Although conversations on the subject are not mainstream yet, embeddables are emerging as a new topic for debate. According to a recent panel at Venture Beat “'Wearable’ computers will soon be inside us.”[] Embeddables are going to have significant consequences for the delivery of digital services as screen-based interaction becomes less prominent, and possibly even disappears.

This chapter discusses the scientific, social, and creative context of the embeddable revolution. It addresses what you, as a designer or engineer, will need to take on board to operate in this space. What was once a craft based on visual cognition will change dramatically into one that takes account of other senses and will need to be based on a much deeper understanding of human culture, rituals, psychology, physiology, and motivation.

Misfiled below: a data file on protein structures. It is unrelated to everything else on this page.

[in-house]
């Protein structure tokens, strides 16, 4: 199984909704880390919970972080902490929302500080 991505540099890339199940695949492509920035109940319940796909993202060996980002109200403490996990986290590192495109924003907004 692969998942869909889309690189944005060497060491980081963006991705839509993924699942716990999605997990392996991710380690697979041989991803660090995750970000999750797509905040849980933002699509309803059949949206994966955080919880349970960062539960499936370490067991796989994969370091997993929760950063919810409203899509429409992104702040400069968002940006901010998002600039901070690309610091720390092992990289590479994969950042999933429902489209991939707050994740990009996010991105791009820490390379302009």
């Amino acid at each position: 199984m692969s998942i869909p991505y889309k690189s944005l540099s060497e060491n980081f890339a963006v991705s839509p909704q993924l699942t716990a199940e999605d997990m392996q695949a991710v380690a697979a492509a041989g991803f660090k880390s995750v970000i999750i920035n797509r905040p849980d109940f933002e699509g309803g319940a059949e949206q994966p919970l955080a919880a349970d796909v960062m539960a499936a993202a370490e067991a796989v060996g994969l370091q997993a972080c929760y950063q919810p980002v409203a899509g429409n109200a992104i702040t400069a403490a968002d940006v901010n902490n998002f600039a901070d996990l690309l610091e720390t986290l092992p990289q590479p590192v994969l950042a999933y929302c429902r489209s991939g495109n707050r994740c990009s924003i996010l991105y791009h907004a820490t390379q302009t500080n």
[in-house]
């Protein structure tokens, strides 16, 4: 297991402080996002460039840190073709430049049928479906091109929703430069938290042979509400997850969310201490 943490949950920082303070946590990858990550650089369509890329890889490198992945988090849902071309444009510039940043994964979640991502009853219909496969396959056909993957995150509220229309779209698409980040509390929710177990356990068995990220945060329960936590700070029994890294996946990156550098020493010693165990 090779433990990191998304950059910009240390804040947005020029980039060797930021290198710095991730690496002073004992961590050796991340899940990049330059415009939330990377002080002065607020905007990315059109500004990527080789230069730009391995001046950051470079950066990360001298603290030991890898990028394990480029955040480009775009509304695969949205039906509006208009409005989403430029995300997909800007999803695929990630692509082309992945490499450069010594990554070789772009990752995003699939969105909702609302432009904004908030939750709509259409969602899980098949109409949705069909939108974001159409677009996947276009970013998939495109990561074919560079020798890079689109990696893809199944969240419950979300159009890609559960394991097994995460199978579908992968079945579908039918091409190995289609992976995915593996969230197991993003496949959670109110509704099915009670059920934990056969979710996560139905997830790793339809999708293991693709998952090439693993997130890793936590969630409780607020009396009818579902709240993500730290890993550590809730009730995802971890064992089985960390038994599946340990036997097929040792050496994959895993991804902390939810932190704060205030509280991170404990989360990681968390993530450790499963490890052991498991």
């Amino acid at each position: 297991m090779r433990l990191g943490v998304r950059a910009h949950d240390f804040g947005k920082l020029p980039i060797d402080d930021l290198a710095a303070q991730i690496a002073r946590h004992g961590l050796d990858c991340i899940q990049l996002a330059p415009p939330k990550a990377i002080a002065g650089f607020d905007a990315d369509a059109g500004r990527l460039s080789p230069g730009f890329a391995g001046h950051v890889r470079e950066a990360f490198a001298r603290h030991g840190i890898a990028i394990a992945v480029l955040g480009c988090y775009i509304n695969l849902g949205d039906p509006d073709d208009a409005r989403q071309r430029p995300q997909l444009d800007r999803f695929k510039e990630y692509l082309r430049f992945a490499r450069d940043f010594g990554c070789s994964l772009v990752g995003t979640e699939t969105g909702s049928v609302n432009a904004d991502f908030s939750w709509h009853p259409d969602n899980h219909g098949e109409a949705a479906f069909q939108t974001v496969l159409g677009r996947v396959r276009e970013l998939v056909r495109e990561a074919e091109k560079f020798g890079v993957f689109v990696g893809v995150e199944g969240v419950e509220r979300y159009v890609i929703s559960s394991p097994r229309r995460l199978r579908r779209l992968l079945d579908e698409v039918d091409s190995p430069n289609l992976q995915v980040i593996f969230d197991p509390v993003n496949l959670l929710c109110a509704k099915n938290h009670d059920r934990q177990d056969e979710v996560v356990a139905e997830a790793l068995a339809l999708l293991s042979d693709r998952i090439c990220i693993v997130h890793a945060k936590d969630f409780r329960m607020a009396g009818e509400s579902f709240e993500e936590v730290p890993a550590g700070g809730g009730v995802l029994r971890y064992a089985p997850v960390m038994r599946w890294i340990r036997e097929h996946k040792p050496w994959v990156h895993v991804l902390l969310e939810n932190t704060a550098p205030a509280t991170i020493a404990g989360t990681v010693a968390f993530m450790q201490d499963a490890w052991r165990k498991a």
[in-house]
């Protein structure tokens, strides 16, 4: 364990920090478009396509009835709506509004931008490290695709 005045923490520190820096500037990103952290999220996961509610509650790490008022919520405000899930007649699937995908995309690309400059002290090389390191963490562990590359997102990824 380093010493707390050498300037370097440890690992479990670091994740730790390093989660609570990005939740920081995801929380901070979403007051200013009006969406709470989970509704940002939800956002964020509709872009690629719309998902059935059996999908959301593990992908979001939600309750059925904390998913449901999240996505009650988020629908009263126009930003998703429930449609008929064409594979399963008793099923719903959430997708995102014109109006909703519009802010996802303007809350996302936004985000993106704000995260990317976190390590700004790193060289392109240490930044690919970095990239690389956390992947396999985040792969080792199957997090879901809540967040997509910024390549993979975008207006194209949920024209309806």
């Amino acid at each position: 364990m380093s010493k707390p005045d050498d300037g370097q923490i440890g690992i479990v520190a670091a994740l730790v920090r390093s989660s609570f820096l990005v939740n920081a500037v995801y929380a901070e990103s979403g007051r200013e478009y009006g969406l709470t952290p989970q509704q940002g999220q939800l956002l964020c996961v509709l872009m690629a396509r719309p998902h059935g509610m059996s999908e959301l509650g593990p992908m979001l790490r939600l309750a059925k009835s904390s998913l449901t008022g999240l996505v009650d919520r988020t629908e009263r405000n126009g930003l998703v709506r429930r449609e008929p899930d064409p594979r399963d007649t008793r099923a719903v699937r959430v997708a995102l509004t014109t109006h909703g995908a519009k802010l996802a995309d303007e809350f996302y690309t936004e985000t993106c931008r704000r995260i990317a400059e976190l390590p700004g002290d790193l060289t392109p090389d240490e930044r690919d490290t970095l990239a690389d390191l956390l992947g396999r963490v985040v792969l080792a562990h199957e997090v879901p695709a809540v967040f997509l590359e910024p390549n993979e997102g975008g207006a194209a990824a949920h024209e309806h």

To see the future, first we must understand the past. Humans have been interfacing with technology for thousands of years. We seem to be intrinsically built to desire this communion with the manufactured world. This blending of the mechanical and biological has often been described as a “natural” evolutionary process by such great thinkers as Marshall McLuhan in the 1950s and more recently Kevin Kelly.[] So, by looking at the long timeline of body modification we can see waves of change and future ripples.